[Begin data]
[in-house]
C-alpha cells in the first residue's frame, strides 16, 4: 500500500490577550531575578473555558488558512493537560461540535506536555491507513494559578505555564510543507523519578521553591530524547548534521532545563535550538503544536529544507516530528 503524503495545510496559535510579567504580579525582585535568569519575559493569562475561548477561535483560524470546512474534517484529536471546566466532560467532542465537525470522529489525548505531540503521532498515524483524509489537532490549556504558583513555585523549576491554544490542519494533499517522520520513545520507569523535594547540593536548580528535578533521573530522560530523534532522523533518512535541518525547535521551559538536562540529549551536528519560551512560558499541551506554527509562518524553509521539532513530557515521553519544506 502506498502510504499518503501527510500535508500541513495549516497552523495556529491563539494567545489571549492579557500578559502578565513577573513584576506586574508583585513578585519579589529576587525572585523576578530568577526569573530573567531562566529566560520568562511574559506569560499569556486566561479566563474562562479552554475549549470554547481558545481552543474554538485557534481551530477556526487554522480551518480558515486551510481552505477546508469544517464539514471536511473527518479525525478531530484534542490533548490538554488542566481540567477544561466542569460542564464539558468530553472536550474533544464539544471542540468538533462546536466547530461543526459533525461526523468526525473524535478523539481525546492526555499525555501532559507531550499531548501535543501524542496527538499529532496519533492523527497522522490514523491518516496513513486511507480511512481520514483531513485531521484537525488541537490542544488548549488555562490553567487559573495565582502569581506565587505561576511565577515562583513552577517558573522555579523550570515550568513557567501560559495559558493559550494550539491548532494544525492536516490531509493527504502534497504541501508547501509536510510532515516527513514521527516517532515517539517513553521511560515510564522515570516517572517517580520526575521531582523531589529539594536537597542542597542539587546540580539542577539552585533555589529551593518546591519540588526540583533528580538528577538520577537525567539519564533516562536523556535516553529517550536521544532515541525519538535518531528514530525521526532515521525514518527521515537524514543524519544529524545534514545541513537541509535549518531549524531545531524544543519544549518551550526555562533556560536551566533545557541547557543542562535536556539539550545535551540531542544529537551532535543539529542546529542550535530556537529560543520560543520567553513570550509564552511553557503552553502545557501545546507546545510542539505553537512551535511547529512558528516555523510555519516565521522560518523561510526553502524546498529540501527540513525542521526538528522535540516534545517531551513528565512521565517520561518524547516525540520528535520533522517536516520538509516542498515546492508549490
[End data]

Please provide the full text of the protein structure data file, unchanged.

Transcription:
[in-house]
C-alpha cells in the first residue's frame, strides 16, 4: 500500500490577550531575578473555558488558512493537560461540535506536555491507513494559578505555564510543507523519578521553591530524547548534521532545563535550538503544536529544507516530528 503524503495545510496559535510579567504580579525582585535568569519575559493569562475561548477561535483560524470546512474534517484529536471546566466532560467532542465537525470522529489525548505531540503521532498515524483524509489537532490549556504558583513555585523549576491554544490542519494533499517522520520513545520507569523535594547540593536548580528535578533521573530522560530523534532522523533518512535541518525547535521551559538536562540529549551536528519560551512560558499541551506554527509562518524553509521539532513530557515521553519544506 502506498502510504499518503501527510500535508500541513495549516497552523495556529491563539494567545489571549492579557500578559502578565513577573513584576506586574508583585513578585519579589529576587525572585523576578530568577526569573530573567531562566529566560520568562511574559506569560499569556486566561479566563474562562479552554475549549470554547481558545481552543474554538485557534481551530477556526487554522480551518480558515486551510481552505477546508469544517464539514471536511473527518479525525478531530484534542490533548490538554488542566481540567477544561466542569460542564464539558468530553472536550474533544464539544471542540468538533462546536466547530461543526459533525461526523468526525473524535478523539481525546492526555499525555501532559507531550499531548501535543501524542496527538499529532496519533492523527497522522490514523491518516496513513486511507480511512481520514483531513485531521484537525488541537490542544488548549488555562490553567487559573495565582502569581506565587505561576511565577515562583513552577517558573522555579523550570515550568513557567501560559495559558493559550494550539491548532494544525492536516490531509493527504502534497504541501508547501509536510510532515516527513514521527516517532515517539517513553521511560515510564522515570516517572517517580520526575521531582523531589529539594536537597542542597542539587546540580539542577539552585533555589529551593518546591519540588526540583533528580538528577538520577537525567539519564533516562536523556535516553529517550536521544532515541525519538535518531528514530525521526532515521525514518527521515537524514543524519544529524545534514545541513537541509535549518531549524531545531524544543519544549518551550526555562533556560536551566533545557541547557543542562535536556539539550545535551540531542544529537551532535543539529542546529542550535530556537529560543520560543520567553513570550509564552511553557503552553502545557501545546507546545510542539505553537512551535511547529512558528516555523510555519516565521522560518523561510526553502524546498529540501527540513525542521526538528522535540516534545517531551513528565512521565517520561518524547516525540520528535520533522517536516520538509516542498515546492508549490